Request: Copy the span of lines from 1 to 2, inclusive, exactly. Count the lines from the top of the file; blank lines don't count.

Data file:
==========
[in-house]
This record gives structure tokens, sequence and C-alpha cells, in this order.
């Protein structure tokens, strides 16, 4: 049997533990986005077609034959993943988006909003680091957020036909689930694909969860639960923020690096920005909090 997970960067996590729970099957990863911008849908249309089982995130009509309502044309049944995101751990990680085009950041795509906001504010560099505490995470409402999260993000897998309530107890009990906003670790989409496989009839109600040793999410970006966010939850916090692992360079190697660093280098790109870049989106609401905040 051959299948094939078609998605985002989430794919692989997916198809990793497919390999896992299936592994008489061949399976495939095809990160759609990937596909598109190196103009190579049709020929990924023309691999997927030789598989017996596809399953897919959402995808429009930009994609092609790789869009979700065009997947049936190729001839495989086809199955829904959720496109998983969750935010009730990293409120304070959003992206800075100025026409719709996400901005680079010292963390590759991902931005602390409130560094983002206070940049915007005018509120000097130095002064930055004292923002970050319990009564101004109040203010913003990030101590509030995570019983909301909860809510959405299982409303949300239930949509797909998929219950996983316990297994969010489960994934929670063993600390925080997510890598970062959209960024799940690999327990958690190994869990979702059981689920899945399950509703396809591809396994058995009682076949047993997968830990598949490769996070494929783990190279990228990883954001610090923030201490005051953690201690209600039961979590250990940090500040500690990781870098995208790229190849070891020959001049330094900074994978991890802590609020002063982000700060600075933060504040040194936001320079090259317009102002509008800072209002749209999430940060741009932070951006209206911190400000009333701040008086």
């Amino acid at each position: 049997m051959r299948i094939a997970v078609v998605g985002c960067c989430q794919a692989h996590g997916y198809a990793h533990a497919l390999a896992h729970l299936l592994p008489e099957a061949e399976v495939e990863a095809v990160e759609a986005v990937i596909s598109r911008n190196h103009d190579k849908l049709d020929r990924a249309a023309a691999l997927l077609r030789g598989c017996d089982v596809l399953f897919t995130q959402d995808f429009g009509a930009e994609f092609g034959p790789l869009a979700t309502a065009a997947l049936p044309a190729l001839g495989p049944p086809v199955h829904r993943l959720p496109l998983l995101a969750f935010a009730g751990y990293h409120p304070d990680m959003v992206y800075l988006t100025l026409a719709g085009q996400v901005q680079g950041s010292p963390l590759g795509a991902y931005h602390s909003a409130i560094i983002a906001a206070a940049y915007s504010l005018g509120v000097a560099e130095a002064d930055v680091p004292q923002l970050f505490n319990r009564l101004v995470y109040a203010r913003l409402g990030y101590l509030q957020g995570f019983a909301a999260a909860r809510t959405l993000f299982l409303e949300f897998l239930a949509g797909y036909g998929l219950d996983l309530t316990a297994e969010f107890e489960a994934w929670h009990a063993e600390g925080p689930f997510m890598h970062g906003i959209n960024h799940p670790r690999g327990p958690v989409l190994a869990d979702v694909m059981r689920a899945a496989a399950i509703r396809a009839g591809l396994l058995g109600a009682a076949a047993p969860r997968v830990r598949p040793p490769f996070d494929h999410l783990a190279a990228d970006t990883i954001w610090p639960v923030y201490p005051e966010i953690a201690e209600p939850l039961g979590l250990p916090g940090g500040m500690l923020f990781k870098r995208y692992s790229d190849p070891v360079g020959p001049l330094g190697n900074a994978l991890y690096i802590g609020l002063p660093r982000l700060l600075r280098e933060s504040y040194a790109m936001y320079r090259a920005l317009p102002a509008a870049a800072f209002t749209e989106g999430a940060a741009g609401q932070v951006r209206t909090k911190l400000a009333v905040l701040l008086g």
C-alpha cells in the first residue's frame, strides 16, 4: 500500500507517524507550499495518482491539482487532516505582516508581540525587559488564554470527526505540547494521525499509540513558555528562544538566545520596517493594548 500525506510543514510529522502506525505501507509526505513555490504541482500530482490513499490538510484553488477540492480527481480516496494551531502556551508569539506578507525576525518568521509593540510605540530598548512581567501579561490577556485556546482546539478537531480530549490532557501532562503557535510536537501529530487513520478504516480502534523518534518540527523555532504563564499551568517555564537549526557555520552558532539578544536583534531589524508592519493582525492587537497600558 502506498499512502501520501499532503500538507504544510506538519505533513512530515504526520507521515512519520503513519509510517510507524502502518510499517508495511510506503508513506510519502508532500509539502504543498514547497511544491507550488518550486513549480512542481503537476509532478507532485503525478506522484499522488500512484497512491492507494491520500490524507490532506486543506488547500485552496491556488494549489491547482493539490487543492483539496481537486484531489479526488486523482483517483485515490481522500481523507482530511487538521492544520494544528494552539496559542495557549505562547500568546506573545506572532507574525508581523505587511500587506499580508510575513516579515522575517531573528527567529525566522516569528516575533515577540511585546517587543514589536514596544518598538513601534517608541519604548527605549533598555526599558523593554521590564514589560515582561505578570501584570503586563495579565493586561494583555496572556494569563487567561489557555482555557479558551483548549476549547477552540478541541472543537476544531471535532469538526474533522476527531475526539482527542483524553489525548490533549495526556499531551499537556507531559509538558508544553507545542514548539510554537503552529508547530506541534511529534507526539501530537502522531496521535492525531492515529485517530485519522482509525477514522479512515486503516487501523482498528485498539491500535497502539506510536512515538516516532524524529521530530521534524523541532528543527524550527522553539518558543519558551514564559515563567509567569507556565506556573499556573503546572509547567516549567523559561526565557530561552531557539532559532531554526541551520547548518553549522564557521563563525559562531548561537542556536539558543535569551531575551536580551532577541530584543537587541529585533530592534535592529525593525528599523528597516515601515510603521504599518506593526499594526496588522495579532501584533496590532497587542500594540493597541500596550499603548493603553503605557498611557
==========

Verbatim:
[in-house]
This record gives structure tokens, sequence and C-alpha cells, in this order.